A few weeks ago, I had a really great shopping day.  You know the kind- you walk into a store (in my case, Marshall’s, T.J. Maxx or Target…let’s be real) and love everything you see.  The pieces you choose to try on fit you just right, and the most expensive item you found is $25, which means that of course you can buy all the fabulous things that look great on you.  This amazing little pineapple dress just so happened to be one of my fabulous things, and I’ve easily worn it upwards of five times since I brought it home.

Dress: Marshall’s; Bag: Target, Sandals: Old Navy

Where do I begin? I just love every single detail of this dress.  The off-shoulder ruffle, the soft denim fabric, and the light-hearted pineapple print make this piece a go-to for pretty much any summer scenario you might find yourself in, from a beach day to a dinner date.  So far I’ve styled it on the casual side paired with simple sandals, a neutral bag, and my usual silver bangles and rings.  This dress could easily be dressed up with wedges or heels and some statement earrings.  Either way, it’s seriously the best, and has quickly become my summer uniform.


Have you discovered any really great pieces lately? What’s your summer uniform? I’d love to hear!


The Bookish Bohemian

My Summer 2017 Reading List

To this day, I can still recall the moment I first realized that I loved to read.  If my memories formed a map of my life, I could rest my fingertip on the exact spot where, as a first grader, I managed to wrangle four letters, j, u, m, and p into a word I understood.  A word I read.  Those four letters, once a puzzle on the page, now strung themselves together to mean what I liked to do in puddles after a storm.  Jump.

Many years and words later, books and reading are still one of the great staples in my life.  A great book can mend any bad day or serve as a catalyst for that cry I didn’t know I needed.  Books have encouraged me to look deeper into who I am, by studying either the parts of myself I recognize in characters or how I respond to events that fold across the page.  Most of all, books have helped me to connect with other people, from sharing a new favorite read with a friend, to borrowing a fresh stack from a coworker, to discussing and arguing over plot lines and hidden meanings at book clubs.  In short, I simply would not be who I am without books.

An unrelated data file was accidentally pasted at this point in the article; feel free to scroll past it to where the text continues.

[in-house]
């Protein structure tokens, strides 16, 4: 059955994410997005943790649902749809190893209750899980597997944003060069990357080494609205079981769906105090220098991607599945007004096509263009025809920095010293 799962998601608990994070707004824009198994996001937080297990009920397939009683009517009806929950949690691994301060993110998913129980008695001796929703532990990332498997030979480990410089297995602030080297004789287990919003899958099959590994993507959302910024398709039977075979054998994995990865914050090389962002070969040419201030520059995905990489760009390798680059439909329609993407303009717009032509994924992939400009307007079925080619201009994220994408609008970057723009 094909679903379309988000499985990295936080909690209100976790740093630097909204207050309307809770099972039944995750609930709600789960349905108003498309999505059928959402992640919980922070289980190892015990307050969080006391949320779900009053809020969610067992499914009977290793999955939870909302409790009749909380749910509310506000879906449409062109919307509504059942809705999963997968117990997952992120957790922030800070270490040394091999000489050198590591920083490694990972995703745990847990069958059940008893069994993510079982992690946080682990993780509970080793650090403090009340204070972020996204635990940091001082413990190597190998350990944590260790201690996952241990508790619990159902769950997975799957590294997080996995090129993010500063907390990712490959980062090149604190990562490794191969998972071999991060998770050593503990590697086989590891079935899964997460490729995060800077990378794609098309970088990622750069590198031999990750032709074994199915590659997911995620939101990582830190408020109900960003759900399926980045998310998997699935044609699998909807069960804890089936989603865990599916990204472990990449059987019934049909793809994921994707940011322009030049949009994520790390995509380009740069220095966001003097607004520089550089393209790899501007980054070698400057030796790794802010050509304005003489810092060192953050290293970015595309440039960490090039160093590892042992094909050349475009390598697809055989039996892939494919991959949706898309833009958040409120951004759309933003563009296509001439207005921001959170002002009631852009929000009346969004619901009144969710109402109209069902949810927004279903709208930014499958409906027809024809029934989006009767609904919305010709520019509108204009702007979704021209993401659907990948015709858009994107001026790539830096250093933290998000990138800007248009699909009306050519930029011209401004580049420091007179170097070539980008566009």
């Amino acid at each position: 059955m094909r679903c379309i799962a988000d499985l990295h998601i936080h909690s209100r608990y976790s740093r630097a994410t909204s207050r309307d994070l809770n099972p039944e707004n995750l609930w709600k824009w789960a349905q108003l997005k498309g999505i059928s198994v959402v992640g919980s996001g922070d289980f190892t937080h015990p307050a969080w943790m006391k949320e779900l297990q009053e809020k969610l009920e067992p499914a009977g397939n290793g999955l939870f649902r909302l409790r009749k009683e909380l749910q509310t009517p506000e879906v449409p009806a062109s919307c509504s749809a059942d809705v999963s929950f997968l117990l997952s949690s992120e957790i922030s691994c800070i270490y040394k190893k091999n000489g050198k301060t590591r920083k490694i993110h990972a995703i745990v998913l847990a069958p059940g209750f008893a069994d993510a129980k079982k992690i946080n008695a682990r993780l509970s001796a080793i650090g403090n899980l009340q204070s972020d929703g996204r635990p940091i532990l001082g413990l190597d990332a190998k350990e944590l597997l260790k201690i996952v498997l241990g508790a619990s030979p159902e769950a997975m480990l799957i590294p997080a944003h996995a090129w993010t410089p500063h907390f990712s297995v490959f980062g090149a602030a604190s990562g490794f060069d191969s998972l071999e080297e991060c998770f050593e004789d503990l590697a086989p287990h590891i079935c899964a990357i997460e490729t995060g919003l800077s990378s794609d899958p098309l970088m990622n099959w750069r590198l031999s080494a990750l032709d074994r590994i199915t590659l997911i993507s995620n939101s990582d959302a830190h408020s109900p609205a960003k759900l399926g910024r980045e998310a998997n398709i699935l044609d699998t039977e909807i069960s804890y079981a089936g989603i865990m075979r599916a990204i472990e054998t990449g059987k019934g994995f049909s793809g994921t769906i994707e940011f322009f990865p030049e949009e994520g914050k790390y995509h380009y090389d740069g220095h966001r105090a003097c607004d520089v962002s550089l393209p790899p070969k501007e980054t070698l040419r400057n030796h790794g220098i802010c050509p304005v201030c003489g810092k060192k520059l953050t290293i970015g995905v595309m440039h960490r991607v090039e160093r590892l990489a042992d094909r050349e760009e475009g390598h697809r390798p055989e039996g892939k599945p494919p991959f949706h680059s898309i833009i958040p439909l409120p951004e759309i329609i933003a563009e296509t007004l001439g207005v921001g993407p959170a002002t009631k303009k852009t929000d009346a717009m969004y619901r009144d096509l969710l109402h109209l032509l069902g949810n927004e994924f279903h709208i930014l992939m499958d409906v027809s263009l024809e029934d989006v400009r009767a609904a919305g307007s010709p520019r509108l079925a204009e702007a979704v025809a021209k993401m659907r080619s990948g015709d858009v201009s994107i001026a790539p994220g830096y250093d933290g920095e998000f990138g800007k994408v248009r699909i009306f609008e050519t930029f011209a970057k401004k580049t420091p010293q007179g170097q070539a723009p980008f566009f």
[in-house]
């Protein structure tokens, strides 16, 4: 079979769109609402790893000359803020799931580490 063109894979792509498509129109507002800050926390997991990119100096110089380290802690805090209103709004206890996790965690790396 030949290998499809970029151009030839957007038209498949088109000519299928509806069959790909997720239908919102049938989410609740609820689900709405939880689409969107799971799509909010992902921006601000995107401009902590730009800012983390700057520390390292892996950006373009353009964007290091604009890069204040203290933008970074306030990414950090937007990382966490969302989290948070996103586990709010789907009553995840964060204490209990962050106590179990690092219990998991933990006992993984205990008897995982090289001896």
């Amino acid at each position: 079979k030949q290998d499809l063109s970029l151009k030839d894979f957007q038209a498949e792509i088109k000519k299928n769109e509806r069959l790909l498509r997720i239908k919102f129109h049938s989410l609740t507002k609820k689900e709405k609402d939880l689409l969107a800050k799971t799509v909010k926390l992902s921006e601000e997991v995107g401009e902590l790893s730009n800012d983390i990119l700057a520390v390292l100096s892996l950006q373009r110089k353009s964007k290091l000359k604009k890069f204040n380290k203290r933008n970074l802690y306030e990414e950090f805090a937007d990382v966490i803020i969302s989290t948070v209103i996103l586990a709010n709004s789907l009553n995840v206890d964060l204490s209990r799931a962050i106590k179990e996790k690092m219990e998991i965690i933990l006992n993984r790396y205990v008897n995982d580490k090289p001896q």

Now that summer is in full swing, this English teacher finally has free time, that mythical being, to park out on the porch with plenty of iced coffee and my stack of summer reading books.  This year’s pile has a few Young Adult novels that I’m scanning as potential classroom library additions, as well as several titles that were recommended to me over the past few months.  I’m currently a third of the way through Second Glance and the one word that comes to mind so far is: spooky.

summer 17 reading list

1) Counting by 7’s by Holly Goldberg Sloan (YA):  I first discovered this book while researching a “Book Talk” for my classroom.  It tells the story of Willow, a 12-year old girl who, while remarkably intelligent, is also a little “off.”  Tragedy strikes when her adoptive parents pass away in a car crash, leaving Willow to push through her grief and the world around her, solo.

2) The City of Ember by Jeanne DuPrau (YA): As a Hunger Games fan, I was drawn to this Young Adult dystopian novel.  Two children, Lina and Doon, meet and befriend each other in Ember, a city that is quickly running out of supplies and resources.  When they discover a hidden secret however, they begin to wonder.  Is there a way out of Ember?

3) An Abundance of Katherine’s by John Green (YA): While I’m already fairly certain that this book won’t be the best addition to a 5th grade classroom, I want to conduct my “research” and read it anyway.  John Green brings us another promising-sounding novel about a boy named Colin who has been dumped by 19 girlfriends, who all share the same name: Katherine.  He embarks on a road trip with his best friend to, among other things, break this unfortunate dating cycle and find more permanent romance.  Stay tuned to see if this lives up to The Fault in Our Stars!

4) Second Glance by Jodi Picoult: As I mentioned, I’m currently about a third of the way into this one.  Set in tiny Comtosook, Vermont, this novel tells the story of Ross, a paranormal investigator intent on reaching the ghost of his deceased fiancée.  He travels to the little town to investigate strange occurrences that have sprouted ever since a developer announced his plan to build a strip mall on disputed ancient Abenaki Indian burial ground.  In true Picoult form, the voices of several characters, both alive and dead, bring this novel to life.

5) Wonder by R.J. Palacio: I’m planning on developing a writing unit around this book, and I want to read it, of course, before the movie version is released.  This Young Adult novel tells the story of August “Auggie” Pullman, a young boy born with a facial deformity who is entering public school for the first time as a 5th grader.  I’ve been warned to keep tissue handy for this one.

6) The Leftovers by Tom Perrotta: I’m a HUGE fan of the HBO series inspired by this book, so when it caught my eye at the library I had to grab it.  Now, in my opinion the book is ALWAYS better than its film adaptation(s), and I hope that, despite my genuine love of this series, this rule remains true.  I’m not sure yet how much the two differ, but in a nutshell: millions of people vanish out of thin air at the same time on the same fateful day, leaving everyone they leave behind to grapple with the anguish and confusion of their disappearance.

7) A God in Ruins by Kate Atkinson: This is the “sort of” sequel to one of my all time favorite books, Life After Life.  This novel focuses on Teddy, the younger brother of the protagonist from Life After Life, a wistful poet and actual pilot.  Spanning four generations, Atkinson tells the story of Teddy and his family over four generations, with a good dash of history mixed in.  I really enjoyed Life After Life, and hope to meet some of the same characters in this book.


What are you reading this summer? I’d love to hear! Until next time.

xx- The Bookish Bohemian